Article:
Dublin’s newest (and smallest) museum, the 140-year-old Dublin Port Diving Bell was in use for almost 90 years as part of the construction of the city’s quay walls.

diving bell museum dublin ireland

In late 2015, it was restored and elevated on a metal structure, where you can pass underneath and read about its historical significance while walking over a water feature.

Don’t miss: The view of the iconic Convention Centre and the Samuel Beckett Bridge from here.

7. Archaeology Museum 

Location: Kildare Street, Dublin 2 

Opening Hours: Tuesday – Saturday, 10am – 5pm; Sunday, 2pm – 5pm. Closed Mondays, Christmas Day & Good Friday

Located beside government buildings on Kildare Street, the National Museum of Archaeology is home to a fascinating collection of artefacts from Ireland and all over the world.

archaeology museum dublin ireland

Don’t miss: The gilt and painted cartonnage case of the mummy Tentdinebu in the Ancient Egypt room.

archaeology museum dublin ireland

8. Famine Memorial

Location: Custom House Quay, Dublin 1  

Opening Hours: The memorial is available for viewing 24/7

The haunting sculptures are the work of Dublin sculptor Rowan Gillespie and are a commemorative work dedicated to those forced to emigrate during the Great Famine (1845-1852).

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The memorial is located at a historically important place on Custom House Quay, where one of the first Famine Ship voyages departed in 1846.

Don’t miss: The nearby Jeanie Johnston tall ship: a replica of the original ship, which carried emigrants to America during the Famine.

Jeanie Johnston

9. National Botanic Gardens

Location: Glasnevin, Dublin 9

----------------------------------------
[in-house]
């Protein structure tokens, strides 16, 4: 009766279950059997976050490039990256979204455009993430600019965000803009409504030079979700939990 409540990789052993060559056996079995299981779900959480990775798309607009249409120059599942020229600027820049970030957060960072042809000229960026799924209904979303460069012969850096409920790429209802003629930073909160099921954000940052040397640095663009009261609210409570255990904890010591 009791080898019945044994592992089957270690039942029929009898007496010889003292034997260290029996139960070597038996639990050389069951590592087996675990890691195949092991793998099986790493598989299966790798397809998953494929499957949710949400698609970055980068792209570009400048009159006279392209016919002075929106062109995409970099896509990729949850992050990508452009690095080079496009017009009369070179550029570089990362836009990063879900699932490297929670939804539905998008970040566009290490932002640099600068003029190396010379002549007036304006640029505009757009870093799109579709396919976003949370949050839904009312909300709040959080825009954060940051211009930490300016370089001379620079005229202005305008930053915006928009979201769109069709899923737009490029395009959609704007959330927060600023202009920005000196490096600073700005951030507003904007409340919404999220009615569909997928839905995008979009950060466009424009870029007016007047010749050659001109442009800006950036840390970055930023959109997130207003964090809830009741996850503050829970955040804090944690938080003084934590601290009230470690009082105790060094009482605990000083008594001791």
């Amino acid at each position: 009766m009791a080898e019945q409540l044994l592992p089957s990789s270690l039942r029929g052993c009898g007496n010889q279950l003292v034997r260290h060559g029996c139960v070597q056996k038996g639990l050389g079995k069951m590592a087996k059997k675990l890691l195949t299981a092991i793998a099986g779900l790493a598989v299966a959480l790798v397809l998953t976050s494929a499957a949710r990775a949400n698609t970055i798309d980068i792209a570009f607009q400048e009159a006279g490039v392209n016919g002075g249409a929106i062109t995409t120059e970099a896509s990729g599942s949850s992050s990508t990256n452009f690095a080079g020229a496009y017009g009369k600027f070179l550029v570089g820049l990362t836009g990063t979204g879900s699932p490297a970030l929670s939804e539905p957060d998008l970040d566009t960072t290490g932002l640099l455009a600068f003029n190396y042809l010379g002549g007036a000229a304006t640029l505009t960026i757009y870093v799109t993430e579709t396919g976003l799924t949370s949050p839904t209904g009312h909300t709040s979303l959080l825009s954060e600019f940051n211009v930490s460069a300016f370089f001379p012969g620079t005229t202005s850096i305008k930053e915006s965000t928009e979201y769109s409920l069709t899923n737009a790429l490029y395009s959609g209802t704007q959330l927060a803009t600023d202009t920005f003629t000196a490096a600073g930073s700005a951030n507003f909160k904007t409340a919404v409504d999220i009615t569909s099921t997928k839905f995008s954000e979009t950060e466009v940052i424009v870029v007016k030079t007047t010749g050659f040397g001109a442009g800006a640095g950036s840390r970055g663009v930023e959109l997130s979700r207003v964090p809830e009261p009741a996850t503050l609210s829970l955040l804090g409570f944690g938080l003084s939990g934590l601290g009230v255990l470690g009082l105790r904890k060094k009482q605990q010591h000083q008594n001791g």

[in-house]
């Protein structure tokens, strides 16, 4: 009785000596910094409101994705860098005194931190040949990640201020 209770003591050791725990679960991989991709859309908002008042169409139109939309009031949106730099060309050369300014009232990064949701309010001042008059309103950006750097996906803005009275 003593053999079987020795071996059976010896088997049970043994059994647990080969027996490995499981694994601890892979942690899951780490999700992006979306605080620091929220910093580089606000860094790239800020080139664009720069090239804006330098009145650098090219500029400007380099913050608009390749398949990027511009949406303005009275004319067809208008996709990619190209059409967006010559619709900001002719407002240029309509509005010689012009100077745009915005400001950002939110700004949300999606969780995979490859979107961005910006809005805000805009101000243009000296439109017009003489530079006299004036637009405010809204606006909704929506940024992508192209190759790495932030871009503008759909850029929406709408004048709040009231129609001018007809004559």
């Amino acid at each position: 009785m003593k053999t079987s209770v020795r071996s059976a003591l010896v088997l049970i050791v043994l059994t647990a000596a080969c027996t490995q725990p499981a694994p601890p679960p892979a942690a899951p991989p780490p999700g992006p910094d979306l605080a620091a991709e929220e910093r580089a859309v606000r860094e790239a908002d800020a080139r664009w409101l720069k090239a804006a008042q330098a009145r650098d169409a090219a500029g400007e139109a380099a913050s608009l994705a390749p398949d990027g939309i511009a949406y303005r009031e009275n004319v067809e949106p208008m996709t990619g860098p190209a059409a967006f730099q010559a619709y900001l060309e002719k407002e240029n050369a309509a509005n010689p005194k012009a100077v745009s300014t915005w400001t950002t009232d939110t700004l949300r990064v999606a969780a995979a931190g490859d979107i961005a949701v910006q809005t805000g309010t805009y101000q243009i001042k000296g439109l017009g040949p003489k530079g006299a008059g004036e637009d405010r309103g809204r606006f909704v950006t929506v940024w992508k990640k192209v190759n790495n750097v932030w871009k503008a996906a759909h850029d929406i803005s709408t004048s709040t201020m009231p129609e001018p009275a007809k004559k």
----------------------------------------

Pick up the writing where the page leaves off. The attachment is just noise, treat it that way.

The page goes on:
Opening Hours: Winter (last Sunday of October to first Sunday in March): Monday – Friday 9am – 4:30pm; Summer (first Sunday of March to last Sunday of October): Monday to Friday 9am – 5pm; Saturday, Sunday and Public Holidays: 10am – 6pm

While entry to the gardens is free, parking is not but you can get there by Dublin Bus (numbers 4 and 9 depart from O’Connell Street and stop near the Gardens).


The Gardens are home to over 15,000 different plant species, as well as several beautiful glasshouses, the most famous of which is the Palm House (pictured), built in 1862.

Don’t miss: The Geology of Ireland rockery, displaying rock samples from all over the island of Ireland.

 10. James Joyce Ulysses Walk

Location: Various points around Dublin City Centre (see details below)

Opening Hours: All plaques are located on public footpaths and are therefore available 24/7

Ulysses, Joyce’s most famous work, tells the story of one day in the life of Leopold Bloom and his walk around Dublin. In 1988, 14 plaques were unveiled in Dublin’s city centre, marking points along Bloom’s walk.


At present, 12 of the original 14 plaques are in place (two having been removed due to ongoing construction work). Follow Bloom’s footsteps and see Dublin through his eyes; it’s a great way to walk around the city.

James Joyce Ulysses Walk

Here are the locations of the plaques:

Plaque 1: N 53° 20.902 W 006° 15.627 (Middle Abbey Street)

Plaque 2: N 53° 20.880 W 006° 15.587 (Lower O’Connell Street)

Plaque 3: N 53° 20.845 W 006° 15.571 (O’Connell Bridge)

Plaque 4: N 53° 20.805 W 006° 15.560 (Aston Quay)

Plaque 5 & 6: Missing

Plaque 7: N 53° 20.586 W 006° 15.560 (Grafton Street) 

Plaque 8: N 53° 20.569 W 006° 15.566 (Grafton Street)

Plaque 9: N 53° 20.539 W 006° 15.578 (Grafton Street)

Plaque 10: N 53° 20.513 W 006° 15.559 (Duke Street)

Plaque 11: N 53° 20.511 W 006° 15.539 (Duke Street)

Plaque 12: N 53° 20.505 W 006° 15.492 (Duke Street)

Plaque 13: N 53° 20.471 W 006° 15.408 (Molesworth Street)

Plaque 14: N 53° 20.435 W 006° 15.317 (Kildare Street) 

Don’t miss: The statue of Joyce on North Earl Street, before you start the walk and his bust in St. Stephen’s Green when you’re finished.

Happy travels!


© 2016 | Sarah Murphy | All Rights Reserved

Note: All opening times are correct at time of publishing (January 2016).